It is Mardi Gras season. And that means parties and parades are taking over the streets of The Big Easy. Laissez les bon temps rouler!
The Mardi Gras revelry starts in New Orleans on January 6 with the Feast of the Epiphany, also known as Three Kings Day, and runs until Fat Tuesday on February 9 with the parades and grand balls of the Zulu and Rex Krewes. When the clock strikes midnight on Ash Wednesday, Mardi Gras is over and for practicing Catholics Lent, 40 days of fasting begins.
Mardi Gras might conjure up images of drunken debauchery. But ever since the Crescent City’s first Mardi Gras street parade took place in 1837, the festivities have also revolved around tradition, community, culture and, of course, food.
Brandon Boudet, the chef and owner of Little Dom’s, Dominick’s, 101 Coffee Shop and MiniBar has fond childhood memories of Mardi Gras. Born of Sicilian, French and German ancestry, Boudet can trace his family lineage in the U.S. back to the end of the Civil War, when his ancestors immigrated as farmers. They later became grocers. Boudet remembers watching parades in New Orleans as a child away from the raucous French Quarter from ladder boxes that his father set up along parade routes. After the parades, families and friends gathered to feast on gumbo, jambalaya red beans and rice and crock pots full of roast beef for po’ boys. No Mardi Gras feast was complete without a king cake.
These days, there are plenty of bakeries putting modern spins on the traditional king cake —from the cinnamon roll version to the buttery, flakey kouign amann-cake to the over-the-top Quebedeaux’s Boudin & Cracklins variety. But the classic king cake from Boudet’s childhood was made from a simple yeast dough and topped with that familiar festive tri-colored royal icing — green, purple and gold — that to some symbolizes the three magi who visited the Virgin Mary bearing gifts for the baby Jesus. Most New Orleanians got their king cakes from McKenzie’s Pastry Shoppes until rival Tastee Donuts, which now sells “McKenzie-style” branded king cakes, stole the show.
At Little Dom’s, Brandon celebrates the Mardi Gras season with the flavors of home, including Big Easy favorites like jambalaya, roast beef po’ boys served on NoLa’s Leidenheimer French bread, boudin balls, and king cakes that are made on site.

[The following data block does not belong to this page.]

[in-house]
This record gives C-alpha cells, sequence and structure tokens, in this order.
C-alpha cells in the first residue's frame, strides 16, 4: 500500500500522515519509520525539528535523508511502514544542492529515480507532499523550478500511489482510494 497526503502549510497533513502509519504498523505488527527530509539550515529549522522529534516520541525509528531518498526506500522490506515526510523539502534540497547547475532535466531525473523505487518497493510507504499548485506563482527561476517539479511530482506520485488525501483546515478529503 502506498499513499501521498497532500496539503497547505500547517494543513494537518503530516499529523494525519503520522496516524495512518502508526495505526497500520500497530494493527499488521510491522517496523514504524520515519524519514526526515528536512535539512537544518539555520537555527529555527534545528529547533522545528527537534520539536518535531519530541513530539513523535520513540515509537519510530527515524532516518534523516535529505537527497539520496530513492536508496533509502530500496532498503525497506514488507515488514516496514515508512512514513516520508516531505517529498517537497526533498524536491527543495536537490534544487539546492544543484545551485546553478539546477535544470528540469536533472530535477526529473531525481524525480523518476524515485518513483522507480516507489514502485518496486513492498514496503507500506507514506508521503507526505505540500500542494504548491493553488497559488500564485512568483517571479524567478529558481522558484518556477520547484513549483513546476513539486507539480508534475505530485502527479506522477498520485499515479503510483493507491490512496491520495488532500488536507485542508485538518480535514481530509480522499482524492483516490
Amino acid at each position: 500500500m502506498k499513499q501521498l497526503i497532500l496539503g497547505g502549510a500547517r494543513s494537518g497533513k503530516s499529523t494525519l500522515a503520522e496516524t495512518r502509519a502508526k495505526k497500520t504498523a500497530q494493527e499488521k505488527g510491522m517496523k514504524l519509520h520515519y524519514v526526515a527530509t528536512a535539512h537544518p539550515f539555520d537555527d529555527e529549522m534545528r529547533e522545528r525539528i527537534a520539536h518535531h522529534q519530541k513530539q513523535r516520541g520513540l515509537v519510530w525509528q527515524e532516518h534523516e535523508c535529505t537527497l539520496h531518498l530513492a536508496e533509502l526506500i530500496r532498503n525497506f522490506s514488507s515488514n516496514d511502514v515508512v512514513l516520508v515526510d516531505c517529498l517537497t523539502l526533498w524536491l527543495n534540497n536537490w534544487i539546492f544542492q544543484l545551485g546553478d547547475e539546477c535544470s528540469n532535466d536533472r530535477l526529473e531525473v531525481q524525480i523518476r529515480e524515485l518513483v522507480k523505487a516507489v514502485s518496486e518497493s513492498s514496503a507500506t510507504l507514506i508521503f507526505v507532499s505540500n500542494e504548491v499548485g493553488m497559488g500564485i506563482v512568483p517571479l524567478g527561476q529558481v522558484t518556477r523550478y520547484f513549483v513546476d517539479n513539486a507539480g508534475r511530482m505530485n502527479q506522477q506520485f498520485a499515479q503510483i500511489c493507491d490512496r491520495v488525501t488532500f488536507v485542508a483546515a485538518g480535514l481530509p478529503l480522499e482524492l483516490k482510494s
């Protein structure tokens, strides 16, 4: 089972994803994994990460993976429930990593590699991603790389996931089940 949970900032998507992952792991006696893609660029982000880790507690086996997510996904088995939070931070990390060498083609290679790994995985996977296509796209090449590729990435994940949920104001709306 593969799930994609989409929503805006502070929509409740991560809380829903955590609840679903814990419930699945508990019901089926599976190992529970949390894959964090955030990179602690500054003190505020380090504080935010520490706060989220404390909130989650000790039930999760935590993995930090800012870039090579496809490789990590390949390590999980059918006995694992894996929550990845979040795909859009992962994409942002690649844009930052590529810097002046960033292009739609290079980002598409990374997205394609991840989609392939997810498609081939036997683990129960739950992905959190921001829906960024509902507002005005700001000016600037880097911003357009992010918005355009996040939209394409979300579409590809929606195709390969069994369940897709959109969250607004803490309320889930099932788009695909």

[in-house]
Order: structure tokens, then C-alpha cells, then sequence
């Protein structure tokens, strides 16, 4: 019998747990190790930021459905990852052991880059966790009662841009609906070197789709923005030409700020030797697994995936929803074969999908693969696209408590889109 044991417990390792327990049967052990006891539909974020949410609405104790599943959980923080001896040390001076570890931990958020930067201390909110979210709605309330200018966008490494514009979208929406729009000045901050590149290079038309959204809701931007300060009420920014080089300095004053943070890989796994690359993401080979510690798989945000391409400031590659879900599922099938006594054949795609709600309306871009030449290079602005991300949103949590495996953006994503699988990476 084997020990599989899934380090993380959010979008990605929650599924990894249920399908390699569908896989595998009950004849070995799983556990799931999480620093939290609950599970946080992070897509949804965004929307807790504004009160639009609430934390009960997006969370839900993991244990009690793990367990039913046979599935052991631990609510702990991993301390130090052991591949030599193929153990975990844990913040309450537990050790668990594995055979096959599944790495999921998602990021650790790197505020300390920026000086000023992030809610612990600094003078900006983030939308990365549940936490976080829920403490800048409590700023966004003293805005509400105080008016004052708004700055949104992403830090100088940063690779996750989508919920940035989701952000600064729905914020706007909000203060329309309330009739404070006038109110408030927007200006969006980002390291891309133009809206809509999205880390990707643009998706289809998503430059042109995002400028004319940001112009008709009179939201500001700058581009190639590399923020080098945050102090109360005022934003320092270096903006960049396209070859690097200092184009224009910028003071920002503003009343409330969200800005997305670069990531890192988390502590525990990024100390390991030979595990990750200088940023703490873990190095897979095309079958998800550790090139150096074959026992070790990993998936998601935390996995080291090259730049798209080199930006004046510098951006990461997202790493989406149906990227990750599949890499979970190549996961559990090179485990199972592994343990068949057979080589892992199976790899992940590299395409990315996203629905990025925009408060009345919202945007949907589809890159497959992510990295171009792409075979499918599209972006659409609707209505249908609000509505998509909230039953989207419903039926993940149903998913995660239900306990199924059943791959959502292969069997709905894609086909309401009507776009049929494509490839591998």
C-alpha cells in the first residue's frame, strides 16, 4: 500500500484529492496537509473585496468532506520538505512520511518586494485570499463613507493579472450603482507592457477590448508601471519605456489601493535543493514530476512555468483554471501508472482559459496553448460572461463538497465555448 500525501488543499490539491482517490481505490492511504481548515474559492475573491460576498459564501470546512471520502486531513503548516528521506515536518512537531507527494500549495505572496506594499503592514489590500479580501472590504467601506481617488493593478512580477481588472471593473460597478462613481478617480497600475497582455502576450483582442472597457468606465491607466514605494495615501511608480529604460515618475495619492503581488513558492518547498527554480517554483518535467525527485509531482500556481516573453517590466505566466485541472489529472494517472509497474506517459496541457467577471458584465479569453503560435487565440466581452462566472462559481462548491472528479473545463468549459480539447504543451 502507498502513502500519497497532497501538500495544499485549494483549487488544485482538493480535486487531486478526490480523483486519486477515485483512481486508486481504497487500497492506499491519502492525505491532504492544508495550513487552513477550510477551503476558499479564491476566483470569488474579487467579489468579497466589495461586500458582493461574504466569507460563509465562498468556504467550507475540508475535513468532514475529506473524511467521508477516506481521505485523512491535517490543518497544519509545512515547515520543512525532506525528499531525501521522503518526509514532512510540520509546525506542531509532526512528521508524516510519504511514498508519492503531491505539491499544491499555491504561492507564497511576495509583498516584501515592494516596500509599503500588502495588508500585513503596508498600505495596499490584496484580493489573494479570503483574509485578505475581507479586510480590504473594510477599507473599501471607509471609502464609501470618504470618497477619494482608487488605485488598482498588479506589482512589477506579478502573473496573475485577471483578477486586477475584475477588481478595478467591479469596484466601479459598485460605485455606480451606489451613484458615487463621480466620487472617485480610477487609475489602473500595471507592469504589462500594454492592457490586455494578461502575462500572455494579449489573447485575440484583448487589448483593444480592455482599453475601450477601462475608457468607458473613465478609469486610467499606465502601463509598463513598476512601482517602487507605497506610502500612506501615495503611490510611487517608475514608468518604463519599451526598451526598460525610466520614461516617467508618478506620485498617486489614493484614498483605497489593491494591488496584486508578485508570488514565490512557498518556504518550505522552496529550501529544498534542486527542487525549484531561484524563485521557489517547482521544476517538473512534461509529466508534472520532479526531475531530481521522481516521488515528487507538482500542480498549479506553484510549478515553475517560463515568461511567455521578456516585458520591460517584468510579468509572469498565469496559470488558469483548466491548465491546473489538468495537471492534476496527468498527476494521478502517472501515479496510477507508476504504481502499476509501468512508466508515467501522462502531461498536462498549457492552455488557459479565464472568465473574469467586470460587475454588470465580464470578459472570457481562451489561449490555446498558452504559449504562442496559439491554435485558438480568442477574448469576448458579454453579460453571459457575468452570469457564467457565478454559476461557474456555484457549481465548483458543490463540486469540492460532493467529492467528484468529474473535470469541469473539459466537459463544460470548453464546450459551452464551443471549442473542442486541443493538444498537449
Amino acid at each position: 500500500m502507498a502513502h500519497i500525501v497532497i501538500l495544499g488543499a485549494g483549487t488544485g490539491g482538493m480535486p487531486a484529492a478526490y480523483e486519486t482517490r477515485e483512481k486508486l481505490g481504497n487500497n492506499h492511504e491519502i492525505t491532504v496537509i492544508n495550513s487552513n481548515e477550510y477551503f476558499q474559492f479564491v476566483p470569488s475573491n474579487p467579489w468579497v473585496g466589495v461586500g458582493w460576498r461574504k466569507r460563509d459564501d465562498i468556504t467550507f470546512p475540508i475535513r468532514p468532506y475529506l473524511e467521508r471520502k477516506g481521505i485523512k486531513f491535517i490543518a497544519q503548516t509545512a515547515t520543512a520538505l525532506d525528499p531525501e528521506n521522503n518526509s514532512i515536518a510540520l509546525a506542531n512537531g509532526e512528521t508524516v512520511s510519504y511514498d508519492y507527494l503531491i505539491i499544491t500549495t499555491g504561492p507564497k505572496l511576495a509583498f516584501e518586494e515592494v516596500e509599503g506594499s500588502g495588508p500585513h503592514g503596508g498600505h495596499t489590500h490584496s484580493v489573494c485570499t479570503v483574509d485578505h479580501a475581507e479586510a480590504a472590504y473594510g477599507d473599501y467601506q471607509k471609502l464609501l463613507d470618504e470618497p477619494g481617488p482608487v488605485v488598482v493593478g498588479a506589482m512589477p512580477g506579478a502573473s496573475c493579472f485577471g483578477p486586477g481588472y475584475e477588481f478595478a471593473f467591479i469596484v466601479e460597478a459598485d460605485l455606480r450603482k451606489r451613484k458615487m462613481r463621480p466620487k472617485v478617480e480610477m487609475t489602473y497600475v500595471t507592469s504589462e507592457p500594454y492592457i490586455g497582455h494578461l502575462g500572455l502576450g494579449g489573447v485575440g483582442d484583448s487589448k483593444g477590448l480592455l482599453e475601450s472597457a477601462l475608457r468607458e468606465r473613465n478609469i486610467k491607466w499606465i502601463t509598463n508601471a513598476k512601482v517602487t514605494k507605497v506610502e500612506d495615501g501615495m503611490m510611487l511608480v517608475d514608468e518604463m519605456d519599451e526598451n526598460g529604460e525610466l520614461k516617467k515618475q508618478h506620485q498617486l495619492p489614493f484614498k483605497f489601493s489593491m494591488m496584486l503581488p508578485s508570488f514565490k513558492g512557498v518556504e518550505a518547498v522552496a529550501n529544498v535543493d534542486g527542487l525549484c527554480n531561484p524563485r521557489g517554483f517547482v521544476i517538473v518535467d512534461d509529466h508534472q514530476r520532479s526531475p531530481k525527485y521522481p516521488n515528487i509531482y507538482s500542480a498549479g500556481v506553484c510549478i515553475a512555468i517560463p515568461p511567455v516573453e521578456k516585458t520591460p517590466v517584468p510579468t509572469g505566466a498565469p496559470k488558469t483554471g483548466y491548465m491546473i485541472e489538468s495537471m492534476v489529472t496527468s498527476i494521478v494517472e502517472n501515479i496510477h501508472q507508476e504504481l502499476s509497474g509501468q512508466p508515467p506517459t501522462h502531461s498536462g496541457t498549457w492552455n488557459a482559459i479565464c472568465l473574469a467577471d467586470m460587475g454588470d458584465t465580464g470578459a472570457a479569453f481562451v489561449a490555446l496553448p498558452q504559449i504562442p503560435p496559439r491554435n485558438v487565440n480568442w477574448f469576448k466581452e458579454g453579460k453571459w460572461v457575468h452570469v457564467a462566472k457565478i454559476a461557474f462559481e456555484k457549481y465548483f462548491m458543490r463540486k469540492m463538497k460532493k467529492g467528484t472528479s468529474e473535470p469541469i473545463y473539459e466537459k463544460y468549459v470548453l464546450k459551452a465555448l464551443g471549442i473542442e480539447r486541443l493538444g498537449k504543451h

Head pastry chef Ann Kirk shared her recipe for the Little Dom’s king cake, complete with a baby tucked in. (In accordance with Mardi Gras tradition, whoever gets the baby in his or her slice of king cake has to host the next Mardi Gras party!)
Little Dom’s Mardi Gras King Cake
Recipe courtesy of Little Dom’s Head Pastry Chef Ann Kirk
Yield: Makes one king cake
33 g fresh yeast
½ cup warm water
2 tsps sugar
4 cups all-purpose flour
½ cup granulated sugar
2 tsps salt
1 tsp nutmeg
1 tsp lemon zest
½ cup warm milk
½ cup melted butter, cooled
5 each yolks
½ cup golden raisins
1 small baby figurine
In a small bowl, combine yeast, warm water and sugar. Let stand for about 10 minutes.
Meanwhile, in a mixer bowl, combine the dry ingredients together. Add in yeast mixture and combine until smooth. Add in the milk mixture and beat until smooth. Then, switch to hook attachment and knead until smooth. Add a bit of flour if necessary until dough is no longer sticky. Knead the dough until consistency is smooth and elastic.
Spray a third bowl with nonstick spray and transfer the dough to it. Cover and allow to rise until the dough is double in size, approximately 90 minutes. Punch it down.
Preheat oven to 350ºF. Turn the dough out onto a floured surface and knead in the golden raisins. Roll into a long, thin log and twist into an oval-shape. Transfer to a sheet tray lined with sprayed parchment. Cover the dough with a towel and allow to rise for approximately 45 minutes.
Bake in a 350ºF still oven for approximately 30 minutes. Then remove the cake from the oven and transfer to a wire rack to cool.
Once cool, use a knife to make a slit in the bottom of the cake and press the baby figurine inside without widening the opening too much. Add sugar soon after icing.
3 cups of powdered sugar
2 egg whites
1 tsp lemon juice
Colored sugars and food gels (purple, green and gold)
For the icing: Combine the sugar and egg whites in a mixing bowl. Whisk together until the mixture is thick and shiny and can hold its shape. Then, add the lemon juice (more if the icing is too thick).
To decorate: Once the cake has cooled, brush on a thin layer of white icing. Sprinkle the colored sugars across the surface as a solid or in alternating color blocks, as desired. Get creative and paint on your own Mardi Gras patterns using the colored food gels.
All photos courtesy of Little Dom’s.